City officials have been warning of payless paydays for the last several weeks.

By next year, the city is facing a $3.4 million budget deficit.

In the press release, Cooper outlined the following financial setbacks the city has experienced in the last two years:

The closing of American Axle’s plant resulted in a loss of $600,000 a year in property and income taxes.

Property taxes overall from the city had decreased by $200,000.

Speaking of property taxes, the city faces a further loss of $200,000 to $400,000 if property owners are successful in their pending tax appeals.

And on top of that, house values continue to drop, which could mean an additional loss of $350,000 in the year to come.

Expected revenue from the GM Poletown plant came in $1 million short. Instead of receiving $1.7 million this year, the city is only going to get $700,000.

Health insurance for employees has always been a major expense, and costs continue to rise. The city was hit with a 30-percent increase in health costs, which translates to an additional $700,000 the city has to come up with.

When Gov. Snyder took office, he slashed state revenue sharing to all communities by one third. For Hamtramck, that was a loss of $600,000, and Cooper said more cuts from the state will include an additional loss of $200,000.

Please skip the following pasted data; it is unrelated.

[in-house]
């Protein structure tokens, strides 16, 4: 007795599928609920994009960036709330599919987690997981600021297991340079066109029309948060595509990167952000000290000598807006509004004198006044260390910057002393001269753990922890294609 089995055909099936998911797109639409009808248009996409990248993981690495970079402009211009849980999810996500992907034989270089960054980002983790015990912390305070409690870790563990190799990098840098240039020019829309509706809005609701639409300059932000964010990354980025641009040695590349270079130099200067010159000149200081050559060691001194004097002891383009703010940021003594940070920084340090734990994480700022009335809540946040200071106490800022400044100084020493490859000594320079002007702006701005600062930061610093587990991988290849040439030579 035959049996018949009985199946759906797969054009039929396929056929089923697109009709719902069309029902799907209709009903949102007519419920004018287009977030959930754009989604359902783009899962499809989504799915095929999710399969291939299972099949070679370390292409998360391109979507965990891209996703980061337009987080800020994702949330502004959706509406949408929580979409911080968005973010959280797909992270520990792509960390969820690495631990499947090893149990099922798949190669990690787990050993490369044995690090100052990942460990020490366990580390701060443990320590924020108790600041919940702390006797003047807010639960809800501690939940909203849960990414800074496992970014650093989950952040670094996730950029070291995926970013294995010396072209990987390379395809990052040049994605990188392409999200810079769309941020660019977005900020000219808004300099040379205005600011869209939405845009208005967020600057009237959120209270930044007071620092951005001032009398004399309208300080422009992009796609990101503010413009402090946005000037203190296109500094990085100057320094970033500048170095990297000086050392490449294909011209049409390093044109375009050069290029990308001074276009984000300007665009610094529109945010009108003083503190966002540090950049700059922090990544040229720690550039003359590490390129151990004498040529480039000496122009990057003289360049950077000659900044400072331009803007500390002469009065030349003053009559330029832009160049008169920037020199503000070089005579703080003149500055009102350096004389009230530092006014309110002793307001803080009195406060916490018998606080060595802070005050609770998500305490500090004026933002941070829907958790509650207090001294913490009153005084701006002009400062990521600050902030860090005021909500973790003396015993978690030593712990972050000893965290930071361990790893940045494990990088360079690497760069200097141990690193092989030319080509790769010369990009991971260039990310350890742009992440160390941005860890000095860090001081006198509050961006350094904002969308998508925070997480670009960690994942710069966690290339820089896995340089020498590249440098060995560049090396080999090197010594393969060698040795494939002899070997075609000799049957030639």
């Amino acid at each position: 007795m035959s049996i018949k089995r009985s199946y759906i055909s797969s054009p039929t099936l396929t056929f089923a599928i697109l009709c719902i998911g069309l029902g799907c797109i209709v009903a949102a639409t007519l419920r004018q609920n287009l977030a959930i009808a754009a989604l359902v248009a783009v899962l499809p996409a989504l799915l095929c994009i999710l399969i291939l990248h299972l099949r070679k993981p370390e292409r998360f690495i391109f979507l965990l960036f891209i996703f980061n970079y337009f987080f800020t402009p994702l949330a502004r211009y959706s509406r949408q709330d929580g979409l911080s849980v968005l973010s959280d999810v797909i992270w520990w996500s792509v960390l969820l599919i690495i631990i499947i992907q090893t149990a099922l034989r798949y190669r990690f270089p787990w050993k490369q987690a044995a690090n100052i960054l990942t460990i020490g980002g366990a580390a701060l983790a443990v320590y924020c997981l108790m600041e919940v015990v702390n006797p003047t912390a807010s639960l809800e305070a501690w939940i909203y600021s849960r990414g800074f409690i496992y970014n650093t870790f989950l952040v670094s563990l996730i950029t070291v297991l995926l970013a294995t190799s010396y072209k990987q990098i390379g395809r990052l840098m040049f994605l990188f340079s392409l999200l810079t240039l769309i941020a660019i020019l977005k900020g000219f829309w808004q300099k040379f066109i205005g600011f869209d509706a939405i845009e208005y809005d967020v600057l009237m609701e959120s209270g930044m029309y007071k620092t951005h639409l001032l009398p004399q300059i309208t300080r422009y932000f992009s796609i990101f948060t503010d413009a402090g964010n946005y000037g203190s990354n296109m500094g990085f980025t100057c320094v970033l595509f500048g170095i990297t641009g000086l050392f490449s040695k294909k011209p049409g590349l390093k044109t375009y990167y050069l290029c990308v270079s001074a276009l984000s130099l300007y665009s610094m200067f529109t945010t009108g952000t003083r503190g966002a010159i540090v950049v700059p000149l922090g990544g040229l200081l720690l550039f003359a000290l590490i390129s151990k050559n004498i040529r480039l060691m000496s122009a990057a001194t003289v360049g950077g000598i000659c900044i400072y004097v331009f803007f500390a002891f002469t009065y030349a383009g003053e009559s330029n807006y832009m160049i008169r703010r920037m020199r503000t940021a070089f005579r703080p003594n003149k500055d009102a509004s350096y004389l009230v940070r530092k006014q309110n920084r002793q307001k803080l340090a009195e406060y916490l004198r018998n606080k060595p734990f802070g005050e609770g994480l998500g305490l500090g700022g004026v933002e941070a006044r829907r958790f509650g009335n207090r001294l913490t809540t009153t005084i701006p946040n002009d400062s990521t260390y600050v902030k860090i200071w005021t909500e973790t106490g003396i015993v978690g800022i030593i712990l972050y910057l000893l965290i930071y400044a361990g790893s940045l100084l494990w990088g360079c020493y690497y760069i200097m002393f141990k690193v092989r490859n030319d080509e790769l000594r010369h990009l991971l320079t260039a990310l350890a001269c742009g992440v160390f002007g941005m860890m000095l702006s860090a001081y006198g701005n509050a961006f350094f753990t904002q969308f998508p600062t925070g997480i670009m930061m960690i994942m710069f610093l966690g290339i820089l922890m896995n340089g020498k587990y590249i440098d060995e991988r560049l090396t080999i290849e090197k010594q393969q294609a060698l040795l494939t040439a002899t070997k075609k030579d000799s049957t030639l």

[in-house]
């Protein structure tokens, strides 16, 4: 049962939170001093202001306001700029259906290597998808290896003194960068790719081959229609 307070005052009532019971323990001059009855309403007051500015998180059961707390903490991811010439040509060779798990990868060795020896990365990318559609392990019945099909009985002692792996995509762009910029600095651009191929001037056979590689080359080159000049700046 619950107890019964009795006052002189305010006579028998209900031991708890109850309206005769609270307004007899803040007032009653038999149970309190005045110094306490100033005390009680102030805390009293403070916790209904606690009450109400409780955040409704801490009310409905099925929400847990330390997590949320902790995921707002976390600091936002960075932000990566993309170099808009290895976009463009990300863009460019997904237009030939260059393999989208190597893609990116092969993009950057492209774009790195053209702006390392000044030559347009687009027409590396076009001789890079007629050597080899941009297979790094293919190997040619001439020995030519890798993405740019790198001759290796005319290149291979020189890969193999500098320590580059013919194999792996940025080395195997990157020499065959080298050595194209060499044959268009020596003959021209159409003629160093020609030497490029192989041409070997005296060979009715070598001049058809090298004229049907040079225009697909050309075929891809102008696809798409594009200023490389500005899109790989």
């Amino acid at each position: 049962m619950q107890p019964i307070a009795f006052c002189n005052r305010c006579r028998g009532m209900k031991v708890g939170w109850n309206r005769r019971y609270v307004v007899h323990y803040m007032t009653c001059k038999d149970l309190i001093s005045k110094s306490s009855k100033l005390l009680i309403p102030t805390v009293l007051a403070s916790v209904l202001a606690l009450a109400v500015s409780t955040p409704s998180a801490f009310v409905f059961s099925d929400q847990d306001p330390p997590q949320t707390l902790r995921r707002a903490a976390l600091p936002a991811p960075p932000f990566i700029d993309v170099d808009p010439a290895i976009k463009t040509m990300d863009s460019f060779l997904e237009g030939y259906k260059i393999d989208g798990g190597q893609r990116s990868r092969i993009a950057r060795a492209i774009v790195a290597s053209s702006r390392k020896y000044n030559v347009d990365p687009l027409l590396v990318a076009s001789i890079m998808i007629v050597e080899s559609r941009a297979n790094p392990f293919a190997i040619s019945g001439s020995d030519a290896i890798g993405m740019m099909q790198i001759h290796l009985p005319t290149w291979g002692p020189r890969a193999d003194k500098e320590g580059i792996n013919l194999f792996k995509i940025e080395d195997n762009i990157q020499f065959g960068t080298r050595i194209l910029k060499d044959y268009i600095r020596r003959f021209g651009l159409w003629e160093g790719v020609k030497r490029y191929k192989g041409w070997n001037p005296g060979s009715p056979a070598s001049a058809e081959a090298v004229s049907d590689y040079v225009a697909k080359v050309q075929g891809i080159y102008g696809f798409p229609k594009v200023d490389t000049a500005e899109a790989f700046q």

Cooper said the city has already taken several steps in reducing costs. But he said it’s now up to the city’s employee unions to step up.

“City unions have agreed to some concessions, but more needs to be done in ongoing efforts to close the gap between revenues and expenditures,” Cooper said.

Payless paydays could be the first step in bringing in a state review of Hamtramck’s finances, which could then lead to the appointment of an emergency financial manager.

We asked for reactions from the firefighters’ union, but its president declined to comment at this point.

Jon Bondra, vice president of the police officers’ union, said payless paydays will be “devastating” for the police department as well as all city employees.

“Some of the guys go paycheck to paycheck,” Bondra said.

Marie Kendzierski, the president of city hall employees’ union, AFSCME Local 666, said:

“What can you do? We’ve been through this before. We know we’ll get our checks. It’s just a matter of time.”
Acting Police Chief Max Garbarino said he is concerned what three months of not receiving paychecks will do to his department.

“Morale,” he said, “will be in the toilet.”

In the meantime, the city council met on Wednesday evening to discuss the city’s financial situation. The Review went to press on Wednesday, a day earlier than usual, and cannot report on what was said.

Councilmembers Abdul Algazali and Mohammed Hassan also called for a special meeting on Wednesday evening to talk about Cooper’s contract and employment.

According to sources, a proposal will be made to fire Cooper. Cooper’s contract does not expire for another five months.

Also according to sources, Cooper fired City Attorney James Allen on Tuesday.